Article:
wild, thirsty, hungry, ride.

    (on YouTube, notice the number of ‘Prepper’ channels cropping up by the day)

  14. Robert Inget on Mon, 2nd Dec 2019 12:40 pm 

    BP, not worried about “peak sugar”.

    SAO PAULO (Reuters) – British oil major BP Plc and U.S. commodities trader Bunge Ltd announced on Monday the completion of a deal to combine their sugar and ethanol operations in Brazil, creating the world’s second largest cane processor.

    The 50-50 joint venture BP Bunge Bioenergia, which will manage 11 plants in five Brazilian states with a total capacity to crush 32 million tonnes of sugarcane per year, will rank only behind Raízen, the joint venture between Royal Dutch Shell Plc and Brazilian energy group Cosan SA.

    When the deal was announced back in July, the combined group was still holding a third position among the world’s largest processors, but since then Biosev, the sugar and ethanol unit controlled by commodities trader Louis Dreyfus, reduced its crushing as it sold two mills in Brazil’s northeast.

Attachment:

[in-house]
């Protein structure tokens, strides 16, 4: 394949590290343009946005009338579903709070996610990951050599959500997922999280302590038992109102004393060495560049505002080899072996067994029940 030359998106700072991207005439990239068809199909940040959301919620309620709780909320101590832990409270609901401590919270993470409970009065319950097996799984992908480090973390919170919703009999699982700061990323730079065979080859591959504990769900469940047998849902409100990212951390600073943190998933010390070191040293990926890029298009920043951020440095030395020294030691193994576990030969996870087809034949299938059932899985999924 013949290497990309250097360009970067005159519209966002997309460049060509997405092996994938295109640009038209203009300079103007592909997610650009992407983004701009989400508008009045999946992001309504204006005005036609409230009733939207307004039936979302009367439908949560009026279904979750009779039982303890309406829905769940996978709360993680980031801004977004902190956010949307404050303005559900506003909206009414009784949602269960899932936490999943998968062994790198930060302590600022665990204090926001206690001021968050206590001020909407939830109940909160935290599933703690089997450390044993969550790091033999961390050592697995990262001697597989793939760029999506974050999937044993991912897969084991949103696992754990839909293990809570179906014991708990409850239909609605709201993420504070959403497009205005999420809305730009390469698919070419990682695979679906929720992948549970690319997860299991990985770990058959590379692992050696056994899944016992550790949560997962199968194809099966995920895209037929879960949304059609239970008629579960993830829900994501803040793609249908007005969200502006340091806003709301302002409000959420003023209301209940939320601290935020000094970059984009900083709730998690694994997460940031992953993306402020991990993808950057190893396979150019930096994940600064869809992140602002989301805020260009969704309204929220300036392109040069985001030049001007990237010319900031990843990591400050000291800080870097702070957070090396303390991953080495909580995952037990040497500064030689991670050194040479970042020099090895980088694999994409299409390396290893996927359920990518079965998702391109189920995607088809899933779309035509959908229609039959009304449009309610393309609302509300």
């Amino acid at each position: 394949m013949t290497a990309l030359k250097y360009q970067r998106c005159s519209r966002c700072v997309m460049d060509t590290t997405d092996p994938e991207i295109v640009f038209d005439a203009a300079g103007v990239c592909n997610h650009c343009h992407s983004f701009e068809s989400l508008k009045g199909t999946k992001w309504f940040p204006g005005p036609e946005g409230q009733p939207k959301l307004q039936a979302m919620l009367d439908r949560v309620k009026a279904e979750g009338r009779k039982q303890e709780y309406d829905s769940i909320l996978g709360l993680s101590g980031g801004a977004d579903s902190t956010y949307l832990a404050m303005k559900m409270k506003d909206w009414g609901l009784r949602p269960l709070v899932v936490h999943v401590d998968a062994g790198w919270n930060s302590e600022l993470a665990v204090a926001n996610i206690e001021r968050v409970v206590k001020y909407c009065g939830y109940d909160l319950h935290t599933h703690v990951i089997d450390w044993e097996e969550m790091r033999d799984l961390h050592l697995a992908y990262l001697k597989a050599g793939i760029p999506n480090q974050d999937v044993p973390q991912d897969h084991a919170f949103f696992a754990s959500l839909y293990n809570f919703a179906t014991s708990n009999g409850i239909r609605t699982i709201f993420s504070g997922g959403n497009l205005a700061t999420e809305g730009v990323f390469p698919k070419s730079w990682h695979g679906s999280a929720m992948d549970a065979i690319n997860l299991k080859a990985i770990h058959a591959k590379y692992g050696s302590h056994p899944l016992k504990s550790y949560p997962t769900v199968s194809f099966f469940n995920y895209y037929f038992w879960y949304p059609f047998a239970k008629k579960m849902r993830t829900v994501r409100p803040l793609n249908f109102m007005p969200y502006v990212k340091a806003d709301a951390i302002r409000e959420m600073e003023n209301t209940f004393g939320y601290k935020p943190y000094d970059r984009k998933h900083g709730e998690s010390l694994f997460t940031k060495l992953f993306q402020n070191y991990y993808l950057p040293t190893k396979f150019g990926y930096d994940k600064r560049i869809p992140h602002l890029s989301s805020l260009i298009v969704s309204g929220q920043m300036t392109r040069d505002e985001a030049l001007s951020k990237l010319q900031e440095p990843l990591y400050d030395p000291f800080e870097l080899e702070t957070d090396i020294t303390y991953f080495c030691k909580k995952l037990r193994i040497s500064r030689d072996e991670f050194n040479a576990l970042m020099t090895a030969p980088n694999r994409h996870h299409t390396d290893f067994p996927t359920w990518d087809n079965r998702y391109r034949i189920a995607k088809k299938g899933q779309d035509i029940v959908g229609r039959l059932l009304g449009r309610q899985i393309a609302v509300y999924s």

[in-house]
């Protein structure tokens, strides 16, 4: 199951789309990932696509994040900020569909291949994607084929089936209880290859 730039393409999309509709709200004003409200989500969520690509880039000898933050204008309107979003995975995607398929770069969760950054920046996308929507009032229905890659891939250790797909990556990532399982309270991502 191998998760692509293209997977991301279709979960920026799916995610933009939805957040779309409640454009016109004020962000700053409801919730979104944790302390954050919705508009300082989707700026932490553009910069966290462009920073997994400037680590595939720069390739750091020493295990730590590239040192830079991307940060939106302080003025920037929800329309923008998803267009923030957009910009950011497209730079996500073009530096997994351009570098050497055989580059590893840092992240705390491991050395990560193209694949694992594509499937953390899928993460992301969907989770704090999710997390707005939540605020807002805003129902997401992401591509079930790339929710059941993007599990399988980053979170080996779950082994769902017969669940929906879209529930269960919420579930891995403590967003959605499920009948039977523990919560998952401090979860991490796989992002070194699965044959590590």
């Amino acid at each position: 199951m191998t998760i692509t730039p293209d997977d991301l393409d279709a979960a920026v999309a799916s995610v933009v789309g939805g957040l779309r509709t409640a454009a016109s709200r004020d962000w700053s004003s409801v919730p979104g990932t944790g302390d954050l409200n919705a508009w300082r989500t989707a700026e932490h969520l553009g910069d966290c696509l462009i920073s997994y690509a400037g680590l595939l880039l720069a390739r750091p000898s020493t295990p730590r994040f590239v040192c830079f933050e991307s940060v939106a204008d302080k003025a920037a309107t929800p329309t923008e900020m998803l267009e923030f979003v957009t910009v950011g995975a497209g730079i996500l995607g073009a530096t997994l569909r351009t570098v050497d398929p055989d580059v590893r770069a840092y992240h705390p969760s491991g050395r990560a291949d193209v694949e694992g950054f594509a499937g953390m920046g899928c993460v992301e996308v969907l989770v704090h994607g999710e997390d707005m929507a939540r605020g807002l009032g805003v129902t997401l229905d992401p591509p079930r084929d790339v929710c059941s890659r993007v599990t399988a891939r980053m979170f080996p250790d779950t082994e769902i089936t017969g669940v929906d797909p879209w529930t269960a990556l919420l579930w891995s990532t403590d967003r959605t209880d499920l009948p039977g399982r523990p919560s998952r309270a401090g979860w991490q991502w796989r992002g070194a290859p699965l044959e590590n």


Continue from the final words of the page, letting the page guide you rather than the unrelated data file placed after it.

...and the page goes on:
The completion of the deal means BP and Bunge obtained all the regulatory approvals needed. It allows both companies to put together staff and start to plan jointly for the next Brazilian sugarcane season that starts in April.

    IOW’s BP thinking ahead;
    No way is corn ethanol practical in N America.
    It takes more than a gallon of diesel to make a gallon corn ethanol.
    (the good news)
    Gets important Mid-West votes for Republicans.